The first trade talks between the European Union and the Mercosur bloc of nations - Brazil, Argentina, Paraguay and Uruguay – began almost 20 years ago. Since then they have stuttered through 28 rounds of negotiations, but this year it looks as if an agreement will finally be reached.
A critical issue remains unresolved, however: the amount of beef the South American nations can export to the EU.
Last week, in the latest round of bilateral talks currently taking place in Brasilia, the EU tabled an offer to increase the amount of beef imports from the Mercosur nations to 70,000 tonnes. But for the South American negotiators, this is still apparently not enough.
It’s an issue that has the potential not just to radically alter the EU agricultural landscape - with European farmers’ unions arguing that it will have a “devastating impact” on rural jobs and EU food standards – but the EU’s efforts to lead the world in the fight against deforestation and climate change.
The Mercosur countries are already the biggest exporters of beef to the EU, with up to 86 per cent of imports coming from these countries. But under the new free trade deal this would increase sharply.
Whether the EU’s offer is accepted or they make a further concession, the upshot is that the forests of Latin America will be sacrificed on the altar of EU market access.
Cattle ranching is the biggest driver of deforestation in South America: a fact which – along with its disastrous consequences - has been thoroughly documented, from Greenpeace’s Slaughtering the Amazon 2009 report, to numerous academic studies.
Brazil’s rise to become the world’s largest exporter of beef – a position it is set to maintain, according to the latest OECD-FAO Agricultural Outlook - has come at the expense of the Amazon, the earth’s biggest rainforest. And this has been driven, to a large degree, to meet the needs of a voracious EU market.
In 2013, a study commissioned by the EU found that the EU has been the world’s largest driver of tropical deforestation. Between 1990 and 2008, 53 per cent of global deforestation was due to agricultural expansion, and the EU as a whole was the largest single destination for these crops and livestock.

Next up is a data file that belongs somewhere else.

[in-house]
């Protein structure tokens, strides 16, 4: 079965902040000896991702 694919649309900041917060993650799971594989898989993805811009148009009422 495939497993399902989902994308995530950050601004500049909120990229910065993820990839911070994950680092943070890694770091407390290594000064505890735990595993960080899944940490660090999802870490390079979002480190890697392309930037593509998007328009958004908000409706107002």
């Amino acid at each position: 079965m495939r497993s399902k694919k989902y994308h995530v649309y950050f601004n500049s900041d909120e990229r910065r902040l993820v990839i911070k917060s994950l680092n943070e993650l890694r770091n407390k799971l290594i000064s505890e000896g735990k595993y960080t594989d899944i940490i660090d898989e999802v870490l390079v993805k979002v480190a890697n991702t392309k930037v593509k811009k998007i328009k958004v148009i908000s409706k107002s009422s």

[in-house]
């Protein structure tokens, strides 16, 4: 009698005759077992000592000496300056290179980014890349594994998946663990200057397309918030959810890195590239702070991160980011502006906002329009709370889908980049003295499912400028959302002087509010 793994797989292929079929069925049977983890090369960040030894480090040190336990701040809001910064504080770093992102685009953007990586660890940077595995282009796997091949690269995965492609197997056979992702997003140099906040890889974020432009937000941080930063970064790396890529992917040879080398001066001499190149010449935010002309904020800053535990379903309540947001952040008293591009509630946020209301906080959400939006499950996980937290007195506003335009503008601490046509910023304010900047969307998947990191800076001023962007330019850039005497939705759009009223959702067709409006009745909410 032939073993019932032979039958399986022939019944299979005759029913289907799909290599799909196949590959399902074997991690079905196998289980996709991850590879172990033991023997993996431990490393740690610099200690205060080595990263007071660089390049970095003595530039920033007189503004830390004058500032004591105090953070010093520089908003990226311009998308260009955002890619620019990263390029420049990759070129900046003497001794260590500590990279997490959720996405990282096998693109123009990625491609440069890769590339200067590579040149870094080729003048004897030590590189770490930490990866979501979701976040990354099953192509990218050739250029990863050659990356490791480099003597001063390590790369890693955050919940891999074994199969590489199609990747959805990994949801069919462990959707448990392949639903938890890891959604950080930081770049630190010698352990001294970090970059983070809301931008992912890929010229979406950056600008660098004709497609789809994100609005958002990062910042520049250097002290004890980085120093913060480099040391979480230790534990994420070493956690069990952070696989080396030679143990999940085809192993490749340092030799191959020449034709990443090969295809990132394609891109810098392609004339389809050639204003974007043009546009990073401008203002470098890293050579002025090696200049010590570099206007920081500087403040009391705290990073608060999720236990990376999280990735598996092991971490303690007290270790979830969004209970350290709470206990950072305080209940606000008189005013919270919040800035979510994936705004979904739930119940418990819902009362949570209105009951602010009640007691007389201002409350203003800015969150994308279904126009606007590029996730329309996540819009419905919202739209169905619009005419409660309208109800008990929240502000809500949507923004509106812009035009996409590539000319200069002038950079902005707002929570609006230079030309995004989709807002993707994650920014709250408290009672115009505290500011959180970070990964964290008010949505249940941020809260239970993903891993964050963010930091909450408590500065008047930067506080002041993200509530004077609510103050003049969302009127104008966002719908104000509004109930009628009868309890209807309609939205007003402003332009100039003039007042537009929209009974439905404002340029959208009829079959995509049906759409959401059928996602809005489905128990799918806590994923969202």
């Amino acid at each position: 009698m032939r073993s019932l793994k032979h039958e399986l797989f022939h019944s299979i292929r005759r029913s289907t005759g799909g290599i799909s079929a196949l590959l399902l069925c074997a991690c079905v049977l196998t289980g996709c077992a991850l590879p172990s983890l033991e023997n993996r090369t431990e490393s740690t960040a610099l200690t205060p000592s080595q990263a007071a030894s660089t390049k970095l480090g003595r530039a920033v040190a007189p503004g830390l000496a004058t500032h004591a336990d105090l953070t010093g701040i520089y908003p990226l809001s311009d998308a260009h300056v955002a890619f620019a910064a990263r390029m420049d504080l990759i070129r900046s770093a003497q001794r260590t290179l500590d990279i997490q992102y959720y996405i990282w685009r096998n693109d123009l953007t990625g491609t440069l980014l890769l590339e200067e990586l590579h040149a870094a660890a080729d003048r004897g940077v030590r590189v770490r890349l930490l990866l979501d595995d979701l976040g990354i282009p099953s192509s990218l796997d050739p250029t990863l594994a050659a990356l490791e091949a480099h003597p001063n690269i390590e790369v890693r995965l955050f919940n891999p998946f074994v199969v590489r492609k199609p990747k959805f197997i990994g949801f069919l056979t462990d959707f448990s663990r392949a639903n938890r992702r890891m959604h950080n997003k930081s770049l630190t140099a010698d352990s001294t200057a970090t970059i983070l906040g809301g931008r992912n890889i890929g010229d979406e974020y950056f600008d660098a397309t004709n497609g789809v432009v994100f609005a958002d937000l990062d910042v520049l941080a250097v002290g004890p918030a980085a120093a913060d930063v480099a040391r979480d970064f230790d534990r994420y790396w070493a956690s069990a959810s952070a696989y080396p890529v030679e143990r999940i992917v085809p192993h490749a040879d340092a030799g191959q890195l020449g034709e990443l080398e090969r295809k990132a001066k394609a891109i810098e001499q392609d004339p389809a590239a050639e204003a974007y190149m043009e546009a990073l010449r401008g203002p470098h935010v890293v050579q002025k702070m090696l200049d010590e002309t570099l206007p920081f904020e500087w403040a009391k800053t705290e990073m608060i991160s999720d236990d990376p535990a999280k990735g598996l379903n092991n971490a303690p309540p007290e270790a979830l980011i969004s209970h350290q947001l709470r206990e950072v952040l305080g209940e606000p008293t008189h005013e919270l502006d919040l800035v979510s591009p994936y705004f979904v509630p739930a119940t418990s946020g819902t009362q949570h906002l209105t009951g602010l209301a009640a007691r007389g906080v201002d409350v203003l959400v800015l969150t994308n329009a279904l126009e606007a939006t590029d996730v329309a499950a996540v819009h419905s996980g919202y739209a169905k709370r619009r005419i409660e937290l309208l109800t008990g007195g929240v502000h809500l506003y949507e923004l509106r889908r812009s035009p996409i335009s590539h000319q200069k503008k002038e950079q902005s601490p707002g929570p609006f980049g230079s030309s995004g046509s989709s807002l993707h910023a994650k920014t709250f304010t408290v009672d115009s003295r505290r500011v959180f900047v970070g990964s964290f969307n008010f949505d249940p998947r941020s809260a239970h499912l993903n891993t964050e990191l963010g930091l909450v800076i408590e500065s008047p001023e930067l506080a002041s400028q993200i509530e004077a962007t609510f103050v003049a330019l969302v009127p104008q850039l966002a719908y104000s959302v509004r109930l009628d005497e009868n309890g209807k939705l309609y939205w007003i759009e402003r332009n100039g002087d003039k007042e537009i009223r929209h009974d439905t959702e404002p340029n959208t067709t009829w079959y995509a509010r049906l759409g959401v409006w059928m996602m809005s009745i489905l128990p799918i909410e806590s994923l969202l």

In 2015, Fern went a step further, revealing in our Stolen Goods report, that the EU is also one of the largest importers of products resulting from illegal deforestation. In one year (2012) the EU imported roughly a quarter of all the internationally traded agricultural products that had been grown on illegally cleared tropical forest land – and beef from Latin America was one of the prime products.
So by making this concession on beef, the EU is putting trade and consumption above its commitments to halt deforestation.
The protections to forests outlined in the draft Free Trade Agreement texts are nowhere near specific enough and provide no effective enforcement mechanisms.
In 2015, the UK, Netherlands, Germany, France and Denmark signed the Amsterdam Declaration reaffirming their commitment to eliminate deforestation from agricultural commodity supply chains by 2020, as agreed in the 2014 UN New York Declaration on Forests.
This deal flies in the face of these commitments and will do nothing to achieve it. Until it complies with them, it must be vigorously opposed.
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